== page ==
theme

Writing Is A Bad Habit: Lazy River or Raging Torrent a.k.a. The Many Rights of Pacing

Pacing, pacing, pacing!  It’s one of the most vital elements to get right in a story and it’s one that I wind up commenting on often in my Starving Reviews.  The problem with reading my reviews to learn about pacing is that the ‘right’ pacing for any work is an elusive beast.  When I say in a review that the pacing was ‘sluggish’, that may mean something different depending on the book that I’m reviewing.

Pacing, maybe more than other core plot elements, is fluid.  You need to think of pacing as a river.  A river is water flowing down a channel.  You want a safe current down that river, but how much water you need to make that current depends on the channel that’s cut.  It also depends on what you want to do in that river.  Do you want to go white-water rafting or spend a lazy day fishing on the river bank?

To turn the comparison back into actual literary terms, the ‘right’ pacing for a particular piece is determined by theme, content, genre, and the plot itself.  Action pieces may call for a swift pace.  Introspective pieces may call for something steady and methodical.  It’s even quite likely that the pacing of a work will slow and speed, alongside the rises and falls of the dramatic curve.  This all serves to reinforce the other elements of the book and the all-important dramatic tension of the plot.  This is why pacing can be such a dominant force in whether a reader loves or hates a book.

So, when you put together your next work, pay attention to the ebbs and flows of your plot and use the pacing to help enhance and reinforce that plot.  The pace is the spine and the speed limit of your tale.  You need both to be just right to create the best works you can!

Questions, insights, or critiques?  Drop them in the comments below!  Until next time, good reading, good writing, and good luck!

Writing Is A Bad Habit: A Fantastic Crash! a.k.a. A Writer’s Autopsy of Fantastic Four (2015)

Movies and books are sister media.  While there are distinct differences and certainly a need for different techniques, both involve the art of story-telling and you can draw considerable connections between the two.  That is especially true when looking at core story structure and characterization concepts.  This brings us to today’s topic: the newest Fantastic Four reboot movie by 20th Century Fox.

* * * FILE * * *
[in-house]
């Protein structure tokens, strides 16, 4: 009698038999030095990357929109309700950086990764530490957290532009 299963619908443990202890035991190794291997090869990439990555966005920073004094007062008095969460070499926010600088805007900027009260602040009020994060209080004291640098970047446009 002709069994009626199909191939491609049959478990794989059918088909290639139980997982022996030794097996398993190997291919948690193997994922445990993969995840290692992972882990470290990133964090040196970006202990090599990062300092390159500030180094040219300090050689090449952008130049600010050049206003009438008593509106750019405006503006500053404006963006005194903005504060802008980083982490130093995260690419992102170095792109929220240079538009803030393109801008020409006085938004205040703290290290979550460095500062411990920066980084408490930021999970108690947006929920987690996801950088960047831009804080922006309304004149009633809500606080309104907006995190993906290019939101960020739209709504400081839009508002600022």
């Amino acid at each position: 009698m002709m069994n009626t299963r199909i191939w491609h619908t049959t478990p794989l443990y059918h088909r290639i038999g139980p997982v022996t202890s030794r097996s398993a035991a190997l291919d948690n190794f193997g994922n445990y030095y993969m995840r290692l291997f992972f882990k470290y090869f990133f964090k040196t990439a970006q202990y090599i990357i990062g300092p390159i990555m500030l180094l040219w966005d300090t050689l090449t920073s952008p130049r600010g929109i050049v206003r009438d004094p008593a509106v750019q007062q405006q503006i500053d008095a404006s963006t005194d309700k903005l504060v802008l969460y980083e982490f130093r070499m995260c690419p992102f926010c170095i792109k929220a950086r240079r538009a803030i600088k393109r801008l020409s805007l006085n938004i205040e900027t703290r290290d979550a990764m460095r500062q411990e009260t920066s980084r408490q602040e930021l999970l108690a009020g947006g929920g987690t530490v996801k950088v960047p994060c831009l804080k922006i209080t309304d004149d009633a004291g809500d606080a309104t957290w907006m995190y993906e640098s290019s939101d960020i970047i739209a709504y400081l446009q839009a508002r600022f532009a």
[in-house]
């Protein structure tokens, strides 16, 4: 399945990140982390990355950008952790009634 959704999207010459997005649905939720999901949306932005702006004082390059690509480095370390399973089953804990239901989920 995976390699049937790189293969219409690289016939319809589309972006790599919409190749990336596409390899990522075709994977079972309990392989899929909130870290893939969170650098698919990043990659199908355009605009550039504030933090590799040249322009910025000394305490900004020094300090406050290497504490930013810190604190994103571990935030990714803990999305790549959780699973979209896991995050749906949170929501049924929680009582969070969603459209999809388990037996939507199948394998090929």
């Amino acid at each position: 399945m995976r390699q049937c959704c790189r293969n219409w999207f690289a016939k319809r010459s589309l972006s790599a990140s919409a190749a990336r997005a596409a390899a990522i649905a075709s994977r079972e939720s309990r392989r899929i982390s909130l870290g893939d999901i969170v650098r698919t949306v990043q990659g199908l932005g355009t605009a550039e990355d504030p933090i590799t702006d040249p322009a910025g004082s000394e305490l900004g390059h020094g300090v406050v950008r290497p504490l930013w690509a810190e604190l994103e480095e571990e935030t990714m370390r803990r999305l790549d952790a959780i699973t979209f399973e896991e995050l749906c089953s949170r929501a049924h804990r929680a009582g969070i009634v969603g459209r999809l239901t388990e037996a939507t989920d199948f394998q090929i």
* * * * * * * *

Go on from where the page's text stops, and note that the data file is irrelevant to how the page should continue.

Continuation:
This won’t be a review.  No, this is more of a dissection.  We’ll cut into the main course of the plot and various elements of both that and the characters of the movie and see what is wrong with these things, then apply that knowledge to the art of writing.  For that reason, there will be no talk of the strength of the adaptation itself, no talk of the many known issues of the troubled production, and, unlike my Starving Reviews, there will be spoilers!  If you wish to see the movie yourself with a clear mind, do not proceed!

(more…)

Writing Is A Bad Habit: Entertainment and Fiction, Siamese Twins?

My current Starving Review book is a long one and, while I intend to get a review up tomorrow, I can make no guarantees.  In the meantime, let me regale you with a little bit of thinking I had over the past week.

What is the purpose of fiction?  At its core, what is fiction ‘about’?  What is the common thread that all fiction should share, do you think?

I can only speak for my interpretation, but I would propose to you that the core purpose, beyond any and all other things, of fiction is to entertain.

That isn’t the *only* thing a work of fiction can do, naturally.  A good piece of fiction entertains, educates, enlightens, and many other words that start with ‘e’.  However, and consider this carefully, why would you read a work of fiction if it didn’t also entertain you?  If you aren’t also seeking entertainment, be it fun, thrills, comedy, mystery, drama, or a million other ways to find enjoyment, why are you picking up fiction?

Surely, if one wants pure education, spiritual enlightenment, or religious insight, wouldn’t that one be better served going straight to the factual or philosophical sources?  Yes, I am taking the stance that religious texts are not ‘fiction’.  They are very real for those of their faiths.  Yes, I know that often stories and small pieces of fiction are often included in many otherwise ‘non-fiction’ works.  However, those small fictional bits are not your draw.  You don’t read a math book for the intriguing word problems, right?

By that line of thought, then, why write a piece of fiction unless you fully embrace the need to entertain?  I have read pieces that overwhelm the actual fictional story with heavy-handed philosophy or political subtext or historical arguments, forgetting that crucial need to entertain first.  It’s really annoying as I have also read fantastic, fun volumes that, while fictional, also deliver deep, meaningful insights and themes ALONG WITH their entertainment.  It can be done!

If you ignore that need to entertain first, what most often results is the people you really want to reach with your message never get it.  They never get far enough in the book to absorb it.  They simply give it up, writing off your work as heavy-handed and overly preachy.  If you do remember to properly weave your themes along with an entertaining yarn, however, you can have the world eating out of your hand and learning a bit in the process.

Until next time, good luck and good writing!